The Ten Commandments

The Ten Commandments are the laws in the Old Testament that God gave to Moses on Mount Sinai, shortly after the Exodus from Egypt, for the nation of Israel to follow.

The Ten Commandments are a summary of the 613 commandments contained in the Old Testament Law.

The first three commandments pertain to our relationship with God. The last seven commandments pertain to our relationships with one another.

You can read them in Exodus 20:1-17 and Deuteronomy 5:6-21.

In the early days of the church, John’s gospel tells us that people were trying to change the meaning of Christ’s teaching, saying that the ten commandments and other Old Testament laws no longer applied.

But Jesus said himself in the Sermon on the Mount;

Do not think that I have come to abolish the law or the prophets; I have come not to abolish but to fulfill. 18 For truly I tell you, until heaven and, earth pass away, not one letter,[a] not one stroke of a letter, will pass from the law until all is accomplished.

Matthew 5:17-18

Jesus made it clear that the Law and the Prophets and God’s instructions and judgments regarding right and wrong, good and evil would remain in place.

In his great sermon, he made it clear that the Law and the Prophets were even more important than ever—that they were filled with more depth and meaning than even the Pharisees understood.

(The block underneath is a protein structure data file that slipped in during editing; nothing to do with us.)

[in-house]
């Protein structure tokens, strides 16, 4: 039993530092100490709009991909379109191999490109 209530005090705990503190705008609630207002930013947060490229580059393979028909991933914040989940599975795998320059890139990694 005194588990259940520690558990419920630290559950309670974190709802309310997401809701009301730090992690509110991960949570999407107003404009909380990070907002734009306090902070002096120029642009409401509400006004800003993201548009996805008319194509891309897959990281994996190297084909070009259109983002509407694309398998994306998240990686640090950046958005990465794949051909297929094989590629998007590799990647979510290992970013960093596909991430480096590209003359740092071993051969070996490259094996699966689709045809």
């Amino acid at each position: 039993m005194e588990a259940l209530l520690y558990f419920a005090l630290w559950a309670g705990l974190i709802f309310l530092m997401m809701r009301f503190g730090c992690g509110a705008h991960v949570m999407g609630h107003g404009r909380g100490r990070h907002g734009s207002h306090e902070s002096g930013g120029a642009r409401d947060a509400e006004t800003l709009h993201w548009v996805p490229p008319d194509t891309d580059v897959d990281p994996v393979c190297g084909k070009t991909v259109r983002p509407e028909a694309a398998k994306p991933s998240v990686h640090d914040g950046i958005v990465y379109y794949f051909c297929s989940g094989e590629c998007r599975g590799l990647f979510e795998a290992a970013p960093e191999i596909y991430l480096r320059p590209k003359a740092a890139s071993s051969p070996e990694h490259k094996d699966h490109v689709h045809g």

Today, many people look at the Ten Commandments as a set of rules that, if followed, will guarantee acceptance into heaven after death.


However, the purpose of the Ten Commandments is to push people into realising that it is impossible for mere mortals to obey the Law absolutely and completely and are therefore in need of God’s mercy and grace. King Solomon in Ecclesiastes acknowledged this saying; Surely there is no one on earth so righteous as to do good without ever sinning. Eccles 7:20 

The Ten Commandments allow us to see where we are now or have sinned in the past. St Paul wrote to the Romans that all have fallen short of the Law, but because of Jesus, we can be forgiven by God’s grace, Rom 3:23.

This does not mean that we do not need to endeavour to do our best regarding the commandments. Rather, if we try our best and fail, God’s mercy will wipe the slate clean.

Would you like to wipe your slate clean? We can all do this today (and every day) by confessing our sins to God and starting a new way of life in the way that Jesus taught, and by turning away from what we know is un-Christlike behaviour.

It is a gradual process that starts with the first step and lasts a lifetime; I have found it to be a journey well worth starting.

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